Just before I leave pronunciations and spellings, I have a confession to make – when I started writing for my job three years ago, I was hopeless! I’m still not great now, but at least I know the difference between there, their and they’re, I know where to put an apostrophe (most of the time), and I know that when you’re coming last in a race you’re a loser, not ‘looser’ as I’ve seen it written so many times. Now there’s a lot of grammar snobbery when it comes to writing, and I guess it’s justified really. A writer should know how to write, just as a session musician should know how to read music. If one of those musicians they get for the radio 1 live lounge turned up one day and kept hitting bum notes all the way through the song, you’d kind of question his ability to play or read music and they probably wouldn’t ask him back. Now that’s not to say he or she isn’t an unbelievable musician that can improvise and come up with some of the most glorious riffs or melodies ever heard, but I guess that takes us back to the whole ‘creative’ versus ‘academic’ argument. Now I know there should be no separation, and yes the two should work in perfect harmony, but for me it doesn’t always work. Stick with me on this and I’ll try to explain…just quickly though. The point I want to make is that I never had that level of snobbery some writers do due to struggles I’ve had with writing. I’m not sure why I struggled
so much…I worked fairly hard throughout my school career, I got fairly good grades at GCSE, but still I was lacking some of the basic knowledge in grammar and spelling. Not good for someone who wants to be a writer! Now, with a bit of hard work and practice, I think I’m doing a lot better now than I was 3 years ago. How did I improve? Well writing and reading everyday does help, being corrected at work by the grammar queen I used to work with was another big help, and I actually used to do little exercises and follow tutorials on the BBC Bitesize website. It may sound like I’m taking the piss, but I really did sit and read through kiddies ‘learning pages, which actually really helped! If you think you need to brush up on your English, I’d certainly recommend them. I can’t believe I’m advertising BBC Bitesize pages to aspiring writers!!! I guess I’d rather be honest with you about where I’ve come from, rather than be some arrogant twat that thinks he knows it all – because I definitely DON’T know it all, and hopefully you don’t think I’m an arrogant twat.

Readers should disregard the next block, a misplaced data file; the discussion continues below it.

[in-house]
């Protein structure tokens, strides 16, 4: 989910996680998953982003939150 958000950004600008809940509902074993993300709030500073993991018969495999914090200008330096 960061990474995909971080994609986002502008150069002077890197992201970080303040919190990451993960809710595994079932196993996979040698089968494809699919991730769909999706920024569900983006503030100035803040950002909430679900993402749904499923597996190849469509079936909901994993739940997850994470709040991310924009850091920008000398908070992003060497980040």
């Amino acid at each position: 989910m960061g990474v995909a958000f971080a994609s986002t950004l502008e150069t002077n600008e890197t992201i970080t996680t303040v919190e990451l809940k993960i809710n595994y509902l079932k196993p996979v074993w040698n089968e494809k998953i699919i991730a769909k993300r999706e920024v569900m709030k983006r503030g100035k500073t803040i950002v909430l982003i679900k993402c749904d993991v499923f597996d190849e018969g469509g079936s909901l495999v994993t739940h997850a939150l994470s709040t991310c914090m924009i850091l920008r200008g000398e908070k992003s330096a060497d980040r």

OK, so now for the hard part – writing a screenplay. But is it? Is it really? Yes it is bloody hard to write a feature length screenplay that really works and is good – in my opinion, I haven’t managed it yet. I’m getting there, but I’m realistic about the quality of my work. However, formatting a screenplay is another matter – it’s a bloody doddle! I’m not being funny, but I think most writers are fairly computer savvy these days, so really there’s no excuse for not being able to format a script properly. I’m all for keeping things ‘old skool’ (I still wear high tops and ride a bike from the 80s), so I’d be happy if we all went back to using ink and quill, or the good old typewriter, but if the resources are there to make things easier – why not bloody use them?  Here’s a tip, if you want to know how to format a screenplay, don’t go out and buy any books, don’t spend hundreds of pounds on intense weekend courses, just look online – it’s all there, and it’s all free! One place you should look is here… http://www.bang2write.com/ it’s a great resource for this sort of thing, and author Lucy V writes a great blog dealing with lots of interesting screenwriting issues. Secondly, google ‘Celtx’– it’s a free screenwriting programme that basically does everything for you. Obviously there are other screenwriting programmes (Final Draft being the industry favourite), but essentially, if you set the programme up properly, you won’t ever have a problem with formatting. Unfortunately it won’t write your script for you, or suggest plot points and character arcs, but it will make sure your script looks professional and is formatted correctly. I know this to be the case as my recent entry for the London Screenwriters’ Festival’s ‘Four Days In August’ competition has been shortlisted to the last 12. The competition rules specified the script had to be formatted correctly – I wrote mine with Celtx, and if it’s got this far I’m assuming I ticked all the boxes. So that’s your formatting sorted, but what about grammar and dialogue? Now this is where I get on my soapbox and stand to upset all those academics out there. A SCRIPT IS NOT AN ESSAY. Please guys, don’t take this the wrong way – you still have to be able to spell (spell-check is great for this) and you still have to be able to string a sentence together correctly, AND get your character’s name right! But as far as I’m concerned, a script is a piece of artwork – write it the way you want the reader to visualise it. I remember reading a book called ‘Before I die’ by Jenny Downham – it’s essentially about a 16 year old girl coping with cancer. She has months to live and writes a list of 10 things to do before she dies. It’s a really good read, and hopefully this won’t spoil it for you, but in the last chapter the author writes about her last moments and leaves parts of the pages blank to create a sort of rhythm as you read. I found it really powerful and thought it was a nice touch to help the book come to life. So I thought, why shouldn’t you